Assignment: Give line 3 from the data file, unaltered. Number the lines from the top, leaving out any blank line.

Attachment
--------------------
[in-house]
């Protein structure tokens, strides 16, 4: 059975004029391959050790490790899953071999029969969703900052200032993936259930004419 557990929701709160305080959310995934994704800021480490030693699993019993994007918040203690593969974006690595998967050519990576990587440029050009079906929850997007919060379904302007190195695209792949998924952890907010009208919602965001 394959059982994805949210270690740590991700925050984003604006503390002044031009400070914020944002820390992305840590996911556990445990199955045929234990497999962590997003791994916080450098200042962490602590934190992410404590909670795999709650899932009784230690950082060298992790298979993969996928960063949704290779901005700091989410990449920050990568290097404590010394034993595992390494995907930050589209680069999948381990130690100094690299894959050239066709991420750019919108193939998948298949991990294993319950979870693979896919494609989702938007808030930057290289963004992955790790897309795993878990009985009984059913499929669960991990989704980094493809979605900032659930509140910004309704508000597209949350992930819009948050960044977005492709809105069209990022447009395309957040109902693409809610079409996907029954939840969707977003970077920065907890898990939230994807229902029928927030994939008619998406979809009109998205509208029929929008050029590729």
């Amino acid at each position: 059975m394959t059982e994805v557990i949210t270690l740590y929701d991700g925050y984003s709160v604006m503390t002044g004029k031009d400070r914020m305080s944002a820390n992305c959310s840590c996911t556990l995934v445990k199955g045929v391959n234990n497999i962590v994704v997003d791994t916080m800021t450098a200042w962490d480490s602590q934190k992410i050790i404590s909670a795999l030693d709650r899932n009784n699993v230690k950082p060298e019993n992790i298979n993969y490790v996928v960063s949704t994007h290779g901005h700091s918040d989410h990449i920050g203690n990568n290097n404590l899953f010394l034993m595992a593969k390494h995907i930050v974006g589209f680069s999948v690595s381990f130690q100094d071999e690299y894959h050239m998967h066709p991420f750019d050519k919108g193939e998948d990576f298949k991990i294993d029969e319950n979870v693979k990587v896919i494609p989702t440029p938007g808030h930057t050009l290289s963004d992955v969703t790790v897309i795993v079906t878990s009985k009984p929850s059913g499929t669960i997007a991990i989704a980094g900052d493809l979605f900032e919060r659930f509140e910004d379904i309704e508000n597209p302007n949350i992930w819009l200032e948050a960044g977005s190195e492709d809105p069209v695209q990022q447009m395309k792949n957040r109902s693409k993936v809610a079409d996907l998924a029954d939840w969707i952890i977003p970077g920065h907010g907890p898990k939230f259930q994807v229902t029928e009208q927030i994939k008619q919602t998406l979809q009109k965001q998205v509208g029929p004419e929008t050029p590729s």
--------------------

């Amino acid at each position: 059975m394959t059982e994805v557990i949210t270690l740590y929701d991700g925050y984003s709160v604006m503390t002044g004029k031009d400070r914020m305080s944002a820390n992305c959310s840590c996911t556990l995934v445990k199955g045929v391959n234990n497999i962590v994704v997003d791994t916080m800021t450098a200042w962490d480490s602590q934190k992410i050790i404590s909670a795999l030693d709650r899932n009784n699993v230690k950082p060298e019993n992790i298979n993969y490790v996928v960063s949704t994007h290779g901005h700091s918040d989410h990449i920050g203690n990568n290097n404590l899953f010394l034993m595992a593969k390494h995907i930050v974006g589209f680069s999948v690595s381990f130690q100094d071999e690299y894959h050239m998967h066709p991420f750019d050519k919108g193939e998948d990576f298949k991990i294993d029969e319950n979870v693979k990587v896919i494609p989702t440029p938007g808030h930057t050009l290289s963004d992955v969703t790790v897309i795993v079906t878990s009985k009984p929850s059913g499929t669960i997007a991990i989704a980094g900052d493809l979605f900032e919060r659930f509140e910004d379904i309704e508000n597209p302007n949350i992930w819009l200032e948050a960044g977005s190195e492709d809105p069209v695209q990022q447009m395309k792949n957040r109902s693409k993936v809610a079409d996907l998924a029954d939840w969707i952890i977003p970077g920065h907010g907890p898990k939230f259930q994807v229902t029928e009208q927030i994939k008619q919602t998406l979809q009109k965001q998205v509208g029929p004419e929008t050029p590729s």